︎Back DMD 2

Spring 2023 ︎︎︎Purchase College, SUNY ︎︎︎ (DES2460)DMD2

Knitting Circle:
come on my selector(s)

(CSS/HTML pt.2)


For today we’ll go back a little and concentrate on selectors a key concept within CSS.

A Note on Comments

Please make sure you are continuing to use comments as you code. Just a reminder on comments
W3Schools Comments in HTML︎
W3Schools Comments in CSS︎

Why so many tags?

We understand the basics of tags. We should be using tags that are part of HTML to help appropriately designate what our content is. If we have a long essay, we should use the <p> tag to separate each paragraph.

Some Common HTML Tags

Below are some common tags for ways to organize text that you may encounter. I encourage you to explore different tags that look or seem interesting. 

Spanner(s and divs) in the works

Inevitably, you will want to organize your page in a proprietary way. You should use the <div> tag with your own ids or classes to do this. A “div” is just a section of the page that you want to separate so that you can style in a particular way.

CSS, a Birds-eye View

By default, websites have a minimal amount of styling, this is why links are blue or purple by default, or an h1 is bigger and bolder than regular text. With CSS we use what are called “selectors” to choose elements of our page, and decide how we want them to appear. We do this by creating declarations containing properties and values. CSS is processed from top to bottom, so if you have different properties/values for a given selector, the bottom most one will display.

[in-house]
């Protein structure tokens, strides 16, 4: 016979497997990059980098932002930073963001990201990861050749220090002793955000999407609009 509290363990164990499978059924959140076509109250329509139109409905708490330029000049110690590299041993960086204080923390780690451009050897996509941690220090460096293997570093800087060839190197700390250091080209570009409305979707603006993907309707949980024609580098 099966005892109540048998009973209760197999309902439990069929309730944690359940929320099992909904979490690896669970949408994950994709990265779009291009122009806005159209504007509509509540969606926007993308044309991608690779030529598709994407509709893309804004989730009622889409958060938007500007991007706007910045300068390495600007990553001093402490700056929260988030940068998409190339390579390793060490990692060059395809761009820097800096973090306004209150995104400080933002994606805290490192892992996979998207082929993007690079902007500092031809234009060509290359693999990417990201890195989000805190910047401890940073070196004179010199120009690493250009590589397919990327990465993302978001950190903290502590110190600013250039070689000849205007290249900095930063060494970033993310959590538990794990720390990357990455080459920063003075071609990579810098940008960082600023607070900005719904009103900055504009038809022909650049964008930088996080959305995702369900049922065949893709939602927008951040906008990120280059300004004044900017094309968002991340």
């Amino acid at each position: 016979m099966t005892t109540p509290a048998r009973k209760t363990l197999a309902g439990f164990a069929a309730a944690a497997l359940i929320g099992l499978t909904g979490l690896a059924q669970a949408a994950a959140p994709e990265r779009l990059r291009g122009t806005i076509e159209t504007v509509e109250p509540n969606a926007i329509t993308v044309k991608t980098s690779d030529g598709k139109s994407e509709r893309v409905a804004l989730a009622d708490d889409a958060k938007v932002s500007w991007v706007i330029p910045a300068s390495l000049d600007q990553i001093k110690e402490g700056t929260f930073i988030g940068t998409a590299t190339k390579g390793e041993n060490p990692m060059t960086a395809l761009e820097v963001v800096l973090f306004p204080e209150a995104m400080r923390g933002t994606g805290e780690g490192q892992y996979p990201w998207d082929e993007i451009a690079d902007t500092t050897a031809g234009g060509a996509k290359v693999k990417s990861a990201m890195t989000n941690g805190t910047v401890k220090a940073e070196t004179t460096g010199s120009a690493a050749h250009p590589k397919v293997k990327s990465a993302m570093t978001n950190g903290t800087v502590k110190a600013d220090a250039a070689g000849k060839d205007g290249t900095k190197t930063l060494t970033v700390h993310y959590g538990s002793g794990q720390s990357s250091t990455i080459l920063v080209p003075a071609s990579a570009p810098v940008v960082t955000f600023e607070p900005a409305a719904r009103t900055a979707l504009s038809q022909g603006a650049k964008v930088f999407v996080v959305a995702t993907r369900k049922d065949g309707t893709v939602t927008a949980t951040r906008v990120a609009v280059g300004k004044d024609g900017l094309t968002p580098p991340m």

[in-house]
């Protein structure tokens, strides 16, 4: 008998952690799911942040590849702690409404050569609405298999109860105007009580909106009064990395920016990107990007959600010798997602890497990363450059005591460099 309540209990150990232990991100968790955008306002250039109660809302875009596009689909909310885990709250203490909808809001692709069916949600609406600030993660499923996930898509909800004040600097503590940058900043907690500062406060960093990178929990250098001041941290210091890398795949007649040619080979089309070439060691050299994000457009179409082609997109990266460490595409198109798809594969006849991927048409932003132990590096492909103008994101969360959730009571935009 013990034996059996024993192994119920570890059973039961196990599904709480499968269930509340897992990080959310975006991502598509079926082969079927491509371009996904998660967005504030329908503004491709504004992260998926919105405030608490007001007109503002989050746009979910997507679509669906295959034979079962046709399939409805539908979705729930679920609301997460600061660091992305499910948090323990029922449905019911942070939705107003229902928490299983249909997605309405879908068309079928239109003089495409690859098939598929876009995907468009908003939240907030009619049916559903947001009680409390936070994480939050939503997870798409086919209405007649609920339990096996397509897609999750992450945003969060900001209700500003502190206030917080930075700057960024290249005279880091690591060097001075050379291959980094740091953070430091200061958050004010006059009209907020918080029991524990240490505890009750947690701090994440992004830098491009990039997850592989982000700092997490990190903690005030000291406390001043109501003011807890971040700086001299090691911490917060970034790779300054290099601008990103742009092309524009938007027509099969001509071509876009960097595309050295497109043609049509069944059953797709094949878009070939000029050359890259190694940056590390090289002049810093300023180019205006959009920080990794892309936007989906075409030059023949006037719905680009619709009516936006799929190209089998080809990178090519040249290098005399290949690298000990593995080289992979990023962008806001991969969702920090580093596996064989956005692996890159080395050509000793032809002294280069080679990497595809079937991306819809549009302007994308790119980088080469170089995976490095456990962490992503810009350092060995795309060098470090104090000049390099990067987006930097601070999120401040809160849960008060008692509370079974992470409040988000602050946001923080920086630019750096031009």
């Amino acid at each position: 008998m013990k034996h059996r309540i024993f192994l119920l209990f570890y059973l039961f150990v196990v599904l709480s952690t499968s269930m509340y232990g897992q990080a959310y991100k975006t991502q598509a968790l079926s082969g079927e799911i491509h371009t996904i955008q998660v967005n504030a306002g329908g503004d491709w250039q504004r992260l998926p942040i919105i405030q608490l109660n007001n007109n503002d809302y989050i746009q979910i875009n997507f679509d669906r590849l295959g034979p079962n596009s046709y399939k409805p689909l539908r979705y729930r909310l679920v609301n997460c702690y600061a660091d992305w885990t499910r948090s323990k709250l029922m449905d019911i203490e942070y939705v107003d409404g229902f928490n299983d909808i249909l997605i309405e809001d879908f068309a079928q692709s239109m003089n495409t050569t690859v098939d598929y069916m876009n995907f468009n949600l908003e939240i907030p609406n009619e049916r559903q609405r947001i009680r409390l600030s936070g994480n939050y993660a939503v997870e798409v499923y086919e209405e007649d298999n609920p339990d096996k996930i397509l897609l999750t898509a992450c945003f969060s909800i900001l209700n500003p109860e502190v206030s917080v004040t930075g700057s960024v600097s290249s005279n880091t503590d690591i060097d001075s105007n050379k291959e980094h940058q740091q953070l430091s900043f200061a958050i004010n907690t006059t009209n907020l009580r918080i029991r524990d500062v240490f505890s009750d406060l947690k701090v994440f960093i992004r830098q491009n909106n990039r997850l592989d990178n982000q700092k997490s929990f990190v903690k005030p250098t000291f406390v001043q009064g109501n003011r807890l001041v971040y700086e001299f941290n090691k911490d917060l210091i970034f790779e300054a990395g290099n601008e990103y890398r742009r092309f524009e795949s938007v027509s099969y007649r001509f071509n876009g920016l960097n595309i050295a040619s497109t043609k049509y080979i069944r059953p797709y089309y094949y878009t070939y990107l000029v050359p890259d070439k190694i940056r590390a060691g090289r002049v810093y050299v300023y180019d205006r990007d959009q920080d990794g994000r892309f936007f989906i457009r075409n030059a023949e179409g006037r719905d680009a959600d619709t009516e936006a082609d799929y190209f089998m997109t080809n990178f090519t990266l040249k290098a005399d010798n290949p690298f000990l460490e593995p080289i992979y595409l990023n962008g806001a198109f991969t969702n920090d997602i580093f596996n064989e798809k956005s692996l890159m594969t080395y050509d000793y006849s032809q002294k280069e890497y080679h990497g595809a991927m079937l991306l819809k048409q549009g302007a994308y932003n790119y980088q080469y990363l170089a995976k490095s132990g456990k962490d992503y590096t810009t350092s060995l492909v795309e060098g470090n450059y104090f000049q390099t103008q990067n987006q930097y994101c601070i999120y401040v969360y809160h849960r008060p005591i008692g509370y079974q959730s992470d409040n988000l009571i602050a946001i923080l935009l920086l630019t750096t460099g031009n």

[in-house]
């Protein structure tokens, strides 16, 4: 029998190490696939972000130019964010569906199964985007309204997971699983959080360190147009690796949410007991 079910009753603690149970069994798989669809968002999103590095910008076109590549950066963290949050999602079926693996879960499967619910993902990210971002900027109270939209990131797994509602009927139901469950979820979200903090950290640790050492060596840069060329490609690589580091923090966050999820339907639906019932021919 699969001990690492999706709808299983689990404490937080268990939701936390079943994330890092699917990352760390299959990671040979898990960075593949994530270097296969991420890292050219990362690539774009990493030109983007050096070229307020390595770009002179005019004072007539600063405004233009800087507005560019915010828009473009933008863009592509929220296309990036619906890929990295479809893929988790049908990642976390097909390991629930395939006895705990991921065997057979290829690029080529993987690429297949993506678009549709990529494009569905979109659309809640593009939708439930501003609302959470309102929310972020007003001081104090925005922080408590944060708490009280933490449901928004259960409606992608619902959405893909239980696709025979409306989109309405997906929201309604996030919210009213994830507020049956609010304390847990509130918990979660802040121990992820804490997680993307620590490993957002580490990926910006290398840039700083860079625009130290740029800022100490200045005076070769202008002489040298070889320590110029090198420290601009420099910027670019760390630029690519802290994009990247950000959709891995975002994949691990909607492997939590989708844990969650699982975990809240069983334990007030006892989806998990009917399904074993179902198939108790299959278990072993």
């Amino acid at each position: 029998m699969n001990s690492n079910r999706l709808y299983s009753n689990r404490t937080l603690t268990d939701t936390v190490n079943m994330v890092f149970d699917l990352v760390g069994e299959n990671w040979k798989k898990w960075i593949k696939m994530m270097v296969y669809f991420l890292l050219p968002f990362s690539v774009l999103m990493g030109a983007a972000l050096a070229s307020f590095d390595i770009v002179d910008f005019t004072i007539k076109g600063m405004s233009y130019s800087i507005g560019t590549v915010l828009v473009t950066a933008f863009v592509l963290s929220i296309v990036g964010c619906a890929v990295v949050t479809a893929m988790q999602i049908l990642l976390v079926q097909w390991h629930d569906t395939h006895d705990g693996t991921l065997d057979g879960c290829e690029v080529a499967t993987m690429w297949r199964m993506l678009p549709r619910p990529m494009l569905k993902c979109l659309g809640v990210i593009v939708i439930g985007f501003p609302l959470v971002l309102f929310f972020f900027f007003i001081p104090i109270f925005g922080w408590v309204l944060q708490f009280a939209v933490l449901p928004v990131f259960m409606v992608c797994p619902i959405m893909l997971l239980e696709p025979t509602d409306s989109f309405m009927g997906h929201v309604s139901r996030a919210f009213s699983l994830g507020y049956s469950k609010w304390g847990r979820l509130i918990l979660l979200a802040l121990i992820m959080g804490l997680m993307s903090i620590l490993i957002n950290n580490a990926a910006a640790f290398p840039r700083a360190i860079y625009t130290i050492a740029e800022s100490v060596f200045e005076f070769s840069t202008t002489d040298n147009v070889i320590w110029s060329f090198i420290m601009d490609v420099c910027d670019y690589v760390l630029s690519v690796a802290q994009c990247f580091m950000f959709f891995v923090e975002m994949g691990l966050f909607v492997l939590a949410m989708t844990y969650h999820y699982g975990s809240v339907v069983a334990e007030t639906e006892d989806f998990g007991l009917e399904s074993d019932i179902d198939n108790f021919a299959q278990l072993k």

A graphic describing selectors, properties and values from https://web.dev/learn/css/selectors/

IDs and Classes 

As you are working on your pages, you may discover you want to do something like:
One paragraph with one typeface and another paragraphic with another typeface. 
Links should look one way in a block of text and another way in a menu

That is say you may want to have more dynamic ways to style your content. One way to do this is with ids and classes. You should use ids to designate particular elements you want to style (for example a div that encompasses the whole page), and classes should be used to designate an element you want to reuse (for example a paragraph that you want to have pink text, might have a “pink” class associated with it). That being said your page will not break if you do this incorrectly. 

Here’s one way you would do the first example I mentioned in the list above: 

If you want to get more advanced you can:

Web Exercise #3 

Please create a series of HTML pages that do the following: 

  • Page 1 (index):
    One h1 heading with some welcoming message, h2 above a paragraph of text. h2 above another paragraph of text. Paragraph 1 is a color approximating “red” and paragraph 2 is a color approximating “blue.” It has a link to page 2.
  • Page 2: 
    Find a recipe online and use an ordered list to display the steps of the recipe. Link to page 3. 
  • Page 3:
    Find or create some grouping of data (everyone’s Oscar winning movies from 1923 to 1984) and use a table to display it. The borders of the table must be visible and styled by you.

All pages should: 
  • Attend to margins and padding of elements to make them styled in some way.
  • Use a font or variety of webfonts linked from somewhere like Google Fonts.
  • Have links that are styled

This is due for next class ︎︎︎03/02/2023

︎Back DMD 2